As I've been reading your book, I love the easy conversational style that is so accessible for young girls.  I can totally see my twins, who are almost 12, reading this and gaining some great insight.  I loved your chapter on the dragon within each of us, as I felt it explained very well the natural man we all fight against.  What were your favorite parts of the book to write?  Can you share a few of your favorite paragraphs from the book?

Oh, wow, this book was so fun to write, it’s hard to choose a favorite part. I think one thing I enjoyed was being able to tie so many popular princess stories from today into the gospel of Jesus Christ. In the book I use Rapunzel, Jasmine, Cinderella, Ariel, Belle, Snow White, and even non-Disney examples like The Princess Bride and Ella Enchanted. Most of us know these stories by heart, so it makes it easier to apply the gospel to our individual lives.

Maybe instead of including paragraphs from the book, I’ll show you the Table of Contents so readers can get an overview of what’s included in the story. Here are the chapter titles: A Peculiar Princess, A Notorious Villain, An Awful Monster, A Dragon Nature, An Awe-Inspiring Hero, A Dangerous Distraction, A Load of Lies, A Broken Heart, A Closer Look, A Great Exchange, A Baptism of Fire, A Princess Warrior, An Epic Battle, A Prince’s Kingdom, An Endowment of Power, and A Happily Ever After (you knew I had to include that last one!). In the book, I cover every part of a typical princess story, which just goes to show that we really are living out our own fairy tale, only in real-life instead of make-believe.

As a busy mom of lots of kids, how have you found the time to write and pursue your own interests as well as nurture your family?  What has helped you find balance during the various stages of your life?

 There’s one piece of advice I think is crucial for women in our generation who want to have it all and do it all. Yes, we want to learn and grow and try different things . . . but the key is that we don’t have to try to do it all at once. For instance, in my 20’s, I quit school after finishing my Associates Degree because we’d started our family and I wanted to stay home with our kids. But in my 30’s, the Lord opened the door for me to go back and finish my Bachelor’s Degree (I graduated in 2012 at age 41). I was able to accomplish that dream, but it came in a way that was right for me and my family. So I really believe it’s all about timing. I had some seasons when I didn’t have much time to pursue outside interests, but that was only for a while and I was willing to make the sacrifice for our family. As I was patient, I was able to add more to my life when the time was right. So I really believe if we’re prayerful, we’ll find a way to do the things we love and become who we need to become, but we must do it by following the Lord’s will and His timing.

Thanks so much for letting us get to know you better, Jaci! Where can we learn more about you or pick up a copy of your book? 

 You can visit for more info on both books and a link to my personal blog. And A Princess Story is available on in both paperback or kindle versions. Christina, my friend, thank you so much for allowing me to be part of your wonderful blog! It’s been really fun to stop by and chat about something I feel so passionate about.

Friday, January 29, 2016

Worth a look ~ 4 sets of twins, why ostriches stick their heads in the sand, and sinking ships


Do I ever feel guilty about not "using" my college education?  This article was EXCELLENT on the topic of motherhood and careers, especially for those who have yet to choose a major or a college.  Planning ahead for more family-friendly professions and considering your debt load is definitely important.  I especially appreciated the many, many good comments that weigh in on different careers and experiences.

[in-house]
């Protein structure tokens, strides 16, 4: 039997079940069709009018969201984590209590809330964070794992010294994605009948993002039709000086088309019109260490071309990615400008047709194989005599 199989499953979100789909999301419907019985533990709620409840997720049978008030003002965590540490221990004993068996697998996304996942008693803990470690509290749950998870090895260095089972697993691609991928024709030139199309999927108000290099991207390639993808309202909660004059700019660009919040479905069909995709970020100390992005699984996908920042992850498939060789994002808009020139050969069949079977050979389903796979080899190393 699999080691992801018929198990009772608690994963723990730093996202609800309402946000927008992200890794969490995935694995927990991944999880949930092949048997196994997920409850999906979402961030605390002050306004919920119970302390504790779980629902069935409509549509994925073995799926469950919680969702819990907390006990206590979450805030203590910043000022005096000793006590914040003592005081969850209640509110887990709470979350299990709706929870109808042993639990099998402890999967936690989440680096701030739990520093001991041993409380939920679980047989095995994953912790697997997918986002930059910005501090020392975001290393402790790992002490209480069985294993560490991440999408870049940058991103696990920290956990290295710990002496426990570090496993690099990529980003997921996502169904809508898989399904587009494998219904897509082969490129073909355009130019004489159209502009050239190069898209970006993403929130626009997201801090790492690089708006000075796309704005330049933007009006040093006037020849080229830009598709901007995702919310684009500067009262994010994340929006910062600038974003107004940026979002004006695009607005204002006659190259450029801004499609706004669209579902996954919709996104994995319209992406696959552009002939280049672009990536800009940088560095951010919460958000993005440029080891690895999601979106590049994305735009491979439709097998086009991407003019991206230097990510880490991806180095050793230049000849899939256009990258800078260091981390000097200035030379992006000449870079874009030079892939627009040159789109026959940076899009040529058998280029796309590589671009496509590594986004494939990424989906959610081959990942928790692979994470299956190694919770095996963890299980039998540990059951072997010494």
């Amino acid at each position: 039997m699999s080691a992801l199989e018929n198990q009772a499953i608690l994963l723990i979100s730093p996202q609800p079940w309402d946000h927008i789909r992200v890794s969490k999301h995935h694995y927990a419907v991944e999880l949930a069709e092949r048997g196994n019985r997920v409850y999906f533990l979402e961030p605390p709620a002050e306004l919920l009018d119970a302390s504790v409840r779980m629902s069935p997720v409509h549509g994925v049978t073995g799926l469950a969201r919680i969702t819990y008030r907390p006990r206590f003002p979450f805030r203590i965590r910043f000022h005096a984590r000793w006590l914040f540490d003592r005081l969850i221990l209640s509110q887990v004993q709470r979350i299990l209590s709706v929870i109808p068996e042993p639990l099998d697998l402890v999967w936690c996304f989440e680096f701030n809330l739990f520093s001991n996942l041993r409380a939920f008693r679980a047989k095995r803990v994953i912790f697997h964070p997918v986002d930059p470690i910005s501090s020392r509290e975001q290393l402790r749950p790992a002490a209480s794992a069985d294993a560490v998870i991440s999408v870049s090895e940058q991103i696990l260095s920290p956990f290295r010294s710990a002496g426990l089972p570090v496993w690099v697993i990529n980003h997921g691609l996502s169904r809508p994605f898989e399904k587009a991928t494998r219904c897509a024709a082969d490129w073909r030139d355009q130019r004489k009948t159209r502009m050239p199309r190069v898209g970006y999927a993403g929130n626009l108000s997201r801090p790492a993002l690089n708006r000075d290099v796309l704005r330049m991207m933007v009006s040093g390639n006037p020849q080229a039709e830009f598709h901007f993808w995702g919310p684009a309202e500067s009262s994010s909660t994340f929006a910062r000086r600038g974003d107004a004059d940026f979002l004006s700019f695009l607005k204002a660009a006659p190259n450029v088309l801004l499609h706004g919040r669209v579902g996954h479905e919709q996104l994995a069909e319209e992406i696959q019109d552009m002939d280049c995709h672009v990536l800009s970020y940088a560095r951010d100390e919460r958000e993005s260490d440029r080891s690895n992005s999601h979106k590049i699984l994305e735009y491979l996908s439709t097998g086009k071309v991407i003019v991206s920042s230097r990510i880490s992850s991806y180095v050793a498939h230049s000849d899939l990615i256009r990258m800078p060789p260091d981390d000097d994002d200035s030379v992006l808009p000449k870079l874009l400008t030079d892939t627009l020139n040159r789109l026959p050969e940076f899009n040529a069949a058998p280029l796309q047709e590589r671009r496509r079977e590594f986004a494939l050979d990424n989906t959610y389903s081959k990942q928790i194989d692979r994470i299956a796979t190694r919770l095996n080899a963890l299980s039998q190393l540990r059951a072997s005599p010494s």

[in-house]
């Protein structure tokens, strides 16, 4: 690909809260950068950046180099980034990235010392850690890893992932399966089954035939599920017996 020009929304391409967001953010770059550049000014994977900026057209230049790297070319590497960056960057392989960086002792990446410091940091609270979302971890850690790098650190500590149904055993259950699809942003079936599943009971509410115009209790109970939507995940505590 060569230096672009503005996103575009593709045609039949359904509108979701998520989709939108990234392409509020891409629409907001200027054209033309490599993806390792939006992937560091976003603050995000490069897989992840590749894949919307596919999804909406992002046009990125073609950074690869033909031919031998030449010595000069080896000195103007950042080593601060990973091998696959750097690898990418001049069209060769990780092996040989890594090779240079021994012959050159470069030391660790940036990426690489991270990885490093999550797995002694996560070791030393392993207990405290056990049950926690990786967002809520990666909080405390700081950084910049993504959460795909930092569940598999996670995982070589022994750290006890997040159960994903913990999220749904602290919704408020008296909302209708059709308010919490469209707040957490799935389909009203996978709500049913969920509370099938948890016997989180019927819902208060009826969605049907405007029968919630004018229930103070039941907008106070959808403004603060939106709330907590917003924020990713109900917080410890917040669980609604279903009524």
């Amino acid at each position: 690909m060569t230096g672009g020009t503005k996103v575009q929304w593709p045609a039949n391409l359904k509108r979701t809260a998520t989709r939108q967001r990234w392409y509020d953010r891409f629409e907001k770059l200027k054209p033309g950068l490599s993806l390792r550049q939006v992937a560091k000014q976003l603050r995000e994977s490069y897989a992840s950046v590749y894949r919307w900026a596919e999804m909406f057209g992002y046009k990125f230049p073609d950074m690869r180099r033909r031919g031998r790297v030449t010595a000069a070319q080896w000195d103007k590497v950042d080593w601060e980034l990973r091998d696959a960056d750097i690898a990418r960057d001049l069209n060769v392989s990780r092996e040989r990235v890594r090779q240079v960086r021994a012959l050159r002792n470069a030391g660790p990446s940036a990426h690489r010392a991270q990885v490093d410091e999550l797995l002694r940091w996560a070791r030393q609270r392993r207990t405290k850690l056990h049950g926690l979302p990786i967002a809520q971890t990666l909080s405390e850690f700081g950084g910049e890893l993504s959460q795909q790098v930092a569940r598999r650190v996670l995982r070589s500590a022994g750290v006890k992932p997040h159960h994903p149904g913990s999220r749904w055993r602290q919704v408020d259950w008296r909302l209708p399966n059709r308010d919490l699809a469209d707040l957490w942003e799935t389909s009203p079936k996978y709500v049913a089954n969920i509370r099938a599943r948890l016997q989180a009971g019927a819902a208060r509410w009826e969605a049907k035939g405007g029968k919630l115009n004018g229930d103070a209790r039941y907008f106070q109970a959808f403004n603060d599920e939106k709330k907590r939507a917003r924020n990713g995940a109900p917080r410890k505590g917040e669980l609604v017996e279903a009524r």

Why we might actually WANT to keep our heads in the sand

A 90-year-old mom talks about her nine kids, including four sets of twins and how parenting has changed (via Clover Lane)

Super fun:

So Funny:  7 Quick Takes about Trashy Obsessions

I love this mash-up of classical classics:

(via Like Mother, Like Daughter)


This week's sacrament:
"From the outside, it's just a piece of bread and tiny cup of water. In the hospital, of course, it's also a short visit from kind strangers, but a swallow of bread and a sip of water seem like odd gifts to bring a cancer patient.
For those who know, though, this is what my visitors will bring:
It's Jesus, who--after wearing himself thin walking the length of Galilee and Judea teaching, healing, warning, and loving--now lies flat on his face in Gethsemane suffering with me. It's his promise that whenever two or three gather,  remembering, he'll be.

My friend recently toured the Vasa Museum in Sweden and reminded me of this devotional address by Elder Renlund from 2014 (read, watch, or listen at that link).  The story of the Vasa ship is fascinating:

In the early seventeenth century, Sweden was a world power. Sweden’s king, Gustav II Adolf, commissioned a warship that would be christened the Vasa. The ship represented a substantial outlay of resources, particularly the oak from which the vessel would be built. Oak was so valuable that cutting down an oak tree without authorization was a capital offense. Gustav Adolf closely oversaw the construction process, attempting to ensure that the Vasa would fully realize his expectations.
After construction had begun, Gustav Adolf ordered theVasa to be made longer. Because the width supports had already been built from precious oak, the king directed the builders to increase the ship’s length without increasing its width. Although the shipwrights knew that doing so would compromise the Vasa’s seaworthiness, they were hesitant to tell the king something they knew he did not want to hear. They complied. Gustav Adolf also insisted that this ship have not simply the customary single deck of guns but cannons on three decks, with the heaviest cannons on the upper deck. Again, against their better judgment, the shipwrights complied.